On December 18. 2019 Dr. Orthey and a group of students from the Kwansei Gakuin University psychophysiological laboratory of professor Katayama were invited to the forensic lab of Nara prefectural police headquarters to discuss the application psychophysiology techniques in the criminal investigation.

In Japan, the police applies the Concealed Information Test (CIT) to detect if a suspect has knowledge about a criminal event that only the real perpetrator can know. During our visit a police polygrapher demonstrated the first step of the CIT examination, the so called “card test”, on one of our students. In this procedure, the suspect picks one of five playing cards and hides their knowledge of this card. Next, the police polygrapher presents all five answer alternatives one by one while the student rejects all of them.

During this procedure the forensic examiner records several psychophysiological indices of the autonomous nervous system such as sweat, here measured as Skin Conductance Level (SCL) and Skin Conductance Response (SCR).

Below we can see the responses of our student when confronted with the different possibilities. Look at the SCR responses, can you guess which number was printed on his card?



Research has shown that the correct answer elicits a larger SCR response than the other answer alternatives. Theoretically, this elevated response is a consequence of the memory recognition process. Here our student drew a card with the number six on it (Q4). If an examinee was unaware of the correct answer, we would expect a similar response to all answer alternatives.

After the demonstration, our host Mr. Bito gave a presentation on the benefits of a CIT examination which are not already known outside the police to prevent mistaken arrests and false charges in a criminal investigation.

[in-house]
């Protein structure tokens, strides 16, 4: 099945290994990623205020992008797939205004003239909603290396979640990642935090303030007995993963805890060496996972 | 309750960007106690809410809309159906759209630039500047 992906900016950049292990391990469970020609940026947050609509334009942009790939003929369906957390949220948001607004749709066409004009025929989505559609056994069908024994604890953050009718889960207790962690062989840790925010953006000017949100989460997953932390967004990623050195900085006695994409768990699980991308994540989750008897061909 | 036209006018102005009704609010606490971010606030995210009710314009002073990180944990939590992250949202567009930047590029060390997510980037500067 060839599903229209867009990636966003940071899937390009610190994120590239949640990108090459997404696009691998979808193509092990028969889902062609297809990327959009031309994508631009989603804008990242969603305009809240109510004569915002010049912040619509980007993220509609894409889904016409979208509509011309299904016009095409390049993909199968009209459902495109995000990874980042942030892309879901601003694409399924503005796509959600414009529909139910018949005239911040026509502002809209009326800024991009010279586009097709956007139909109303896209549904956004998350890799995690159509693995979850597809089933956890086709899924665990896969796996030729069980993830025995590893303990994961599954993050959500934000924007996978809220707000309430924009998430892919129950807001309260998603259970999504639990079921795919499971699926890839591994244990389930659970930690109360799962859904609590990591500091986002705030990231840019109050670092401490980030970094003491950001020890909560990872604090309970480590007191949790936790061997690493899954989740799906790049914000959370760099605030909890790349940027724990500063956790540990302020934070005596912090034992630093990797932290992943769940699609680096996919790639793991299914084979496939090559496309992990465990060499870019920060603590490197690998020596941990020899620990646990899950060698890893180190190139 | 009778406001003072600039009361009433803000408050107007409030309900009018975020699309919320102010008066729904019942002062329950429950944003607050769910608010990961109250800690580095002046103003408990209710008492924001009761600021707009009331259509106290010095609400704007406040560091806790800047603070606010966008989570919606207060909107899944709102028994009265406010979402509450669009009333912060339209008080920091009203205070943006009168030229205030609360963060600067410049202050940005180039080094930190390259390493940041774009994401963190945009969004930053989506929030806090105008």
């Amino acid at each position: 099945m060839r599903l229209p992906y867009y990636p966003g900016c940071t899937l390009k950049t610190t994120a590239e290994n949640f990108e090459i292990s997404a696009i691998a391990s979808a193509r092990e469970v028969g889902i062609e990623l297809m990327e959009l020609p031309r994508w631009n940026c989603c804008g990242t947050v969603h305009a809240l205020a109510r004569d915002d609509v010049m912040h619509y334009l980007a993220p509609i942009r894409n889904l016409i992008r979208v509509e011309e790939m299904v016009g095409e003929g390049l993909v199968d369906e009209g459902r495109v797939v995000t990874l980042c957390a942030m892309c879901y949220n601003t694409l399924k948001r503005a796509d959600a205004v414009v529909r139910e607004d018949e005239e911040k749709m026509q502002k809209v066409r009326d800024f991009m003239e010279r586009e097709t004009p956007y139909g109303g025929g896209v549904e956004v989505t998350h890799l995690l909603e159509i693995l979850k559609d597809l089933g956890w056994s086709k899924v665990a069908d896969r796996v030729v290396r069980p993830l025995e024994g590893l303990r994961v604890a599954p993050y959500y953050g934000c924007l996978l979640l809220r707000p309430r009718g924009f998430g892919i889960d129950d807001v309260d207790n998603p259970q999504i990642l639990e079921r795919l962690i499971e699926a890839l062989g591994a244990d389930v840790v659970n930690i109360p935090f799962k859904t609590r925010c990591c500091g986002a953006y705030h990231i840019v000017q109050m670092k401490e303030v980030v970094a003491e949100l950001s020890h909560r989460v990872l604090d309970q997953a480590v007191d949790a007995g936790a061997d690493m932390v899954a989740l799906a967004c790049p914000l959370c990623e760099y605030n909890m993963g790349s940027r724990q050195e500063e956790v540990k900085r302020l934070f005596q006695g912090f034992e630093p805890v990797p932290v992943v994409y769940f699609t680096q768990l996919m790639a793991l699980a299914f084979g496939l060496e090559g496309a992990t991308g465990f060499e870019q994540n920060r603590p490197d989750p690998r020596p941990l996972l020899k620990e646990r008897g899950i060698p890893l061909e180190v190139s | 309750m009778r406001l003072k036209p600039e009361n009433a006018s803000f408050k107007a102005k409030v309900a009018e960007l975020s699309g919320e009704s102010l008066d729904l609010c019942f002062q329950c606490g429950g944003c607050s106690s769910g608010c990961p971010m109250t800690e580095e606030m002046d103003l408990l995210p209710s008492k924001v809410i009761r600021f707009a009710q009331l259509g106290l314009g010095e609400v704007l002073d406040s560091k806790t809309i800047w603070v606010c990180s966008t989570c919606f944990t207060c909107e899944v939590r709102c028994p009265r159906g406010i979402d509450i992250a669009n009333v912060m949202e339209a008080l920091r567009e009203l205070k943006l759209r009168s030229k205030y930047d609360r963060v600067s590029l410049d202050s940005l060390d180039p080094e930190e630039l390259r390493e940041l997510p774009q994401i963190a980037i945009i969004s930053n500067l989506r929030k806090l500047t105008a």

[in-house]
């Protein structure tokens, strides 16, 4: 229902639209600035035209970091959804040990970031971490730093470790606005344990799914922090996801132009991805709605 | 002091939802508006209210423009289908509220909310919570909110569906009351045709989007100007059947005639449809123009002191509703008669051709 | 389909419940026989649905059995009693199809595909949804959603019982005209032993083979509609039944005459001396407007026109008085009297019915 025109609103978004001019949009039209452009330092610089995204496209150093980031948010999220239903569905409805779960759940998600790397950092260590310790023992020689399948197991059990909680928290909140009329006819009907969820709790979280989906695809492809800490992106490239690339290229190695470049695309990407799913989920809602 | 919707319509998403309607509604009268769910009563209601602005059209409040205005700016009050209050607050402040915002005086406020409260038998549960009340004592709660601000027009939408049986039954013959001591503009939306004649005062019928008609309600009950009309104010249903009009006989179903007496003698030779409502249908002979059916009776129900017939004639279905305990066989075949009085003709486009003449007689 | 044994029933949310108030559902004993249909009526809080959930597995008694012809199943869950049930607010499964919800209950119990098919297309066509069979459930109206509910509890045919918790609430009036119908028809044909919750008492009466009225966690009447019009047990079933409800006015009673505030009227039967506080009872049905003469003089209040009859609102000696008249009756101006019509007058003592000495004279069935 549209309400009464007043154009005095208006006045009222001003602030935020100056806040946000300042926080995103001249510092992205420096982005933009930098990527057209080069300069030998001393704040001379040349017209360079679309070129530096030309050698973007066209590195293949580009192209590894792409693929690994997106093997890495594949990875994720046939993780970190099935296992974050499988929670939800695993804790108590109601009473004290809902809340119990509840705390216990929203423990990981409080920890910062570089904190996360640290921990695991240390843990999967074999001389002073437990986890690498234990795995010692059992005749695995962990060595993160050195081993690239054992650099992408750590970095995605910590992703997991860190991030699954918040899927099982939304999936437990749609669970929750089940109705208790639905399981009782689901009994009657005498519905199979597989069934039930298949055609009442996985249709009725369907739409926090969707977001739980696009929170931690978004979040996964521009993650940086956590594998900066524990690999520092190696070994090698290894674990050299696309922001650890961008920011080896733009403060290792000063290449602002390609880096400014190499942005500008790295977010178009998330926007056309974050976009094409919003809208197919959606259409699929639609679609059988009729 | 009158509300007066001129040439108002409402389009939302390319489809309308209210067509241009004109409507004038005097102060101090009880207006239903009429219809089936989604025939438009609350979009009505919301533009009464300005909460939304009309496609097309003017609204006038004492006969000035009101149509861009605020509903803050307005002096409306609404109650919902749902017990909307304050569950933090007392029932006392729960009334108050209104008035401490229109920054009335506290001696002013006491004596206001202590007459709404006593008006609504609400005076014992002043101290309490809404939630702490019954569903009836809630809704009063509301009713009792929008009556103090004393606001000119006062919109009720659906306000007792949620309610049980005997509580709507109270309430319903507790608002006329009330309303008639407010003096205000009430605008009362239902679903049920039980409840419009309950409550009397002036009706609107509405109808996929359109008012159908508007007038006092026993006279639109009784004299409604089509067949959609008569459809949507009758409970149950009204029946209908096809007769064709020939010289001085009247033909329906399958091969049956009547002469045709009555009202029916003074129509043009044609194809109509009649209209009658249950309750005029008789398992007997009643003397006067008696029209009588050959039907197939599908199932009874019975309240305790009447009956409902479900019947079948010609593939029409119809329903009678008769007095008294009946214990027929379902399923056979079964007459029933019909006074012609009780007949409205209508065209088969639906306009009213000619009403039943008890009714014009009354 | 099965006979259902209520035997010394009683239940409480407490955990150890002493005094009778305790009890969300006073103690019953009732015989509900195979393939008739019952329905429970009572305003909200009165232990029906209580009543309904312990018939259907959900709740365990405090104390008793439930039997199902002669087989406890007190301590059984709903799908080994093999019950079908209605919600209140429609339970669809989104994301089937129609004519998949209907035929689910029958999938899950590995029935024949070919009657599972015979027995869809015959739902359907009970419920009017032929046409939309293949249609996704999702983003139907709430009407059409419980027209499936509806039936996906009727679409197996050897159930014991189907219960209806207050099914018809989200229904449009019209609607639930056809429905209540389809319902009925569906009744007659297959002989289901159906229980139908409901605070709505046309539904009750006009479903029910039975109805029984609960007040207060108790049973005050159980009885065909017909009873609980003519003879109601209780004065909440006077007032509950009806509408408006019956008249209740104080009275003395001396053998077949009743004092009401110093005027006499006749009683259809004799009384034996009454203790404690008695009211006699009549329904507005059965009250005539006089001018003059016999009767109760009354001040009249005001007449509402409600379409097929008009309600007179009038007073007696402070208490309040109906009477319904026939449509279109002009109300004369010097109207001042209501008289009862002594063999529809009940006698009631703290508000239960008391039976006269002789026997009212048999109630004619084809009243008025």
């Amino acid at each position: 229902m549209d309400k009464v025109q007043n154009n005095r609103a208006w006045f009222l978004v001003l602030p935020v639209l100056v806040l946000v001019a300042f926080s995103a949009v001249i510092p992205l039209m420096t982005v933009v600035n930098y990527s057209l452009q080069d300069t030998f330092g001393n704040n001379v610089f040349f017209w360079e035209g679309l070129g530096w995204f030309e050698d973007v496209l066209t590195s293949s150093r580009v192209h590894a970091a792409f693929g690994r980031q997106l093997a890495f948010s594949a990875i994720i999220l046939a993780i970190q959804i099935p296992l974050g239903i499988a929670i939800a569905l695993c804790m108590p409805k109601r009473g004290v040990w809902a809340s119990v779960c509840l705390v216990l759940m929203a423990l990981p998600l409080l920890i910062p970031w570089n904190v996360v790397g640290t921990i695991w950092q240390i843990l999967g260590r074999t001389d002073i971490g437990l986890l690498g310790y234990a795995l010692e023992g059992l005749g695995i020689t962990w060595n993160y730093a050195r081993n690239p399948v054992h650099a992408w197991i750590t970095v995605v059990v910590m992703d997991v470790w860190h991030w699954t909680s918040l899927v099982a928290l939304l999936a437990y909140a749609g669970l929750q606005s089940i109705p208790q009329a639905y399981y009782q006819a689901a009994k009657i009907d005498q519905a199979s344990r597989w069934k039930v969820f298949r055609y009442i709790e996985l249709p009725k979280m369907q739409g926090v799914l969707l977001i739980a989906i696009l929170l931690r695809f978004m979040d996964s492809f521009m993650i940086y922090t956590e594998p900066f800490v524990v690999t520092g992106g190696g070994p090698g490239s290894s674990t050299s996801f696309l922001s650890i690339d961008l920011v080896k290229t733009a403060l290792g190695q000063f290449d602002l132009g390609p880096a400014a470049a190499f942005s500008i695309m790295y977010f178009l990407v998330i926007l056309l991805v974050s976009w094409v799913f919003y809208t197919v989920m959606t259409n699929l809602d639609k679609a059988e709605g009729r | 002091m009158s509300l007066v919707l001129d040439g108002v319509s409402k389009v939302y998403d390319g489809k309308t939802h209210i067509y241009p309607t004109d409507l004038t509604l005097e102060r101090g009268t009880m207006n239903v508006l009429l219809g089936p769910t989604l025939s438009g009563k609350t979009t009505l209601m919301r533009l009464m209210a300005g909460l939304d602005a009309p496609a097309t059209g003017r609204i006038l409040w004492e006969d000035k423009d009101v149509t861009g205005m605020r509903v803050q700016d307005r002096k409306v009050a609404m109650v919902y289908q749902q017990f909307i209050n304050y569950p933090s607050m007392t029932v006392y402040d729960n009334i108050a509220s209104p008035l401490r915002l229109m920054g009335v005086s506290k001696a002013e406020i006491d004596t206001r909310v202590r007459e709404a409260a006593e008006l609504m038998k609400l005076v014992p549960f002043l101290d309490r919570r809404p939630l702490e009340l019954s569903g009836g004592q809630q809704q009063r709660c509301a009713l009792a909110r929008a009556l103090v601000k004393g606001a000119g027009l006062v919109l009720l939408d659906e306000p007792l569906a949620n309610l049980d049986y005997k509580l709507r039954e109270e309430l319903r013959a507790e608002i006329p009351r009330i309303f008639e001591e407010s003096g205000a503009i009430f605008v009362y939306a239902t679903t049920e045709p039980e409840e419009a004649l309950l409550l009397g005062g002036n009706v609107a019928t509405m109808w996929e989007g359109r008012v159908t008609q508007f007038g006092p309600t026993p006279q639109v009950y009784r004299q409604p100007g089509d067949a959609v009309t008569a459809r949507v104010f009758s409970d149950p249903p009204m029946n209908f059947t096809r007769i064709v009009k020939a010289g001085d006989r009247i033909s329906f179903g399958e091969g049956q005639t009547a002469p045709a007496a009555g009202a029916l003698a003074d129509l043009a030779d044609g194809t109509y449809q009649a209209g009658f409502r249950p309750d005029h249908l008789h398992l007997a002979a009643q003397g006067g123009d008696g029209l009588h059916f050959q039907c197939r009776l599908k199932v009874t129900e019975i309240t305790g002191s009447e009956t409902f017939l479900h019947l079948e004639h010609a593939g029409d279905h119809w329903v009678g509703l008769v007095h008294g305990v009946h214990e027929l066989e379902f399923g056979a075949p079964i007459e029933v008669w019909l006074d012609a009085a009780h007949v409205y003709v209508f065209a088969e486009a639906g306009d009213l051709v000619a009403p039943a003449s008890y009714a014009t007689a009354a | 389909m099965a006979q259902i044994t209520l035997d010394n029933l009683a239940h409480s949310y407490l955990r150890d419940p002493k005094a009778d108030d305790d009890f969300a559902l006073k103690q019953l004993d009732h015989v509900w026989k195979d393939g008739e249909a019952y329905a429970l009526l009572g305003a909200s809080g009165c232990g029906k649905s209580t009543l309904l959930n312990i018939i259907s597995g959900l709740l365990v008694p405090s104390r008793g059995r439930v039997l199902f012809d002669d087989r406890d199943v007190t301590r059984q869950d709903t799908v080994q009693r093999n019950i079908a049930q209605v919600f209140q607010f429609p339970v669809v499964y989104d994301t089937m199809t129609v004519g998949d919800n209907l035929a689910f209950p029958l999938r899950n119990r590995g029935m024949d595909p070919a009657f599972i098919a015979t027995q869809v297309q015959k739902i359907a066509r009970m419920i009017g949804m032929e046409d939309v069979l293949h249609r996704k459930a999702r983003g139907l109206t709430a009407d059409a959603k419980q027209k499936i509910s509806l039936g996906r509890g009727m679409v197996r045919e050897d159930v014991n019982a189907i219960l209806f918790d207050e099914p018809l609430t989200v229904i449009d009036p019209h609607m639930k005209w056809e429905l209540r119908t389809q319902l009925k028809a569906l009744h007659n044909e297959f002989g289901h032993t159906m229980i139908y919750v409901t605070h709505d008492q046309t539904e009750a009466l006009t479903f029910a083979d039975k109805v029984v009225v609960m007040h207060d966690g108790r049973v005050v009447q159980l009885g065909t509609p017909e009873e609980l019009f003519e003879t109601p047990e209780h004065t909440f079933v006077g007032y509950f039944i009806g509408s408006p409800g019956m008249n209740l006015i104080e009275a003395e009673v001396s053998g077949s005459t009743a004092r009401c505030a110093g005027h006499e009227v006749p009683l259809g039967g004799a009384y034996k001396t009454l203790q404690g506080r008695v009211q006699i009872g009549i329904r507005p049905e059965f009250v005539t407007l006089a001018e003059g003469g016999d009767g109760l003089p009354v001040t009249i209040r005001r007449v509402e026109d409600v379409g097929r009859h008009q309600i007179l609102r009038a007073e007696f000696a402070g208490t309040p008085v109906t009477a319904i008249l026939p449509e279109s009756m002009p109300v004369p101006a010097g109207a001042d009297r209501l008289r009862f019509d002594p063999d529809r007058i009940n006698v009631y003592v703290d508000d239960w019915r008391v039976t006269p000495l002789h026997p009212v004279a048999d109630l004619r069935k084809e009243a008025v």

According to him, material evidence can link a suspect to a location or object leading to a hypothetical story detailing the crime event. However, this does not always automatically mean that the suspect is the perpetrator and a false confession could occur. Mr. Bito proposes that the CIT preceding the interview can serves as an additional check to confirm the “story” told by the evidence. In this case a suspect would be tested for factual knowledge about the crime inferred from the physical evidence, and an absence of memory recognition for details of the story would cast doubt on the validity of any confession. However, the CIT cannot be used for this purpose once a suspect has already confessed, because at this point it cannot be excluded that the suspect acquired the information from the confession during the interview. Hence, this type of CIT can only be used after a confession was obtained if the police still holds information only the perpetrator can know, but that was not revealed during the interview.

The CIT is an integral part of the criminal investigation in Japan and therefore the study of psycholophysiological techniques is a valuable endeavor to introduce scientifically validated methodology to real life applications. Similarly, the scientific study of the CIT is an active field devoted to the development of novel indices or paradigms and further improvements of the CIT procedure.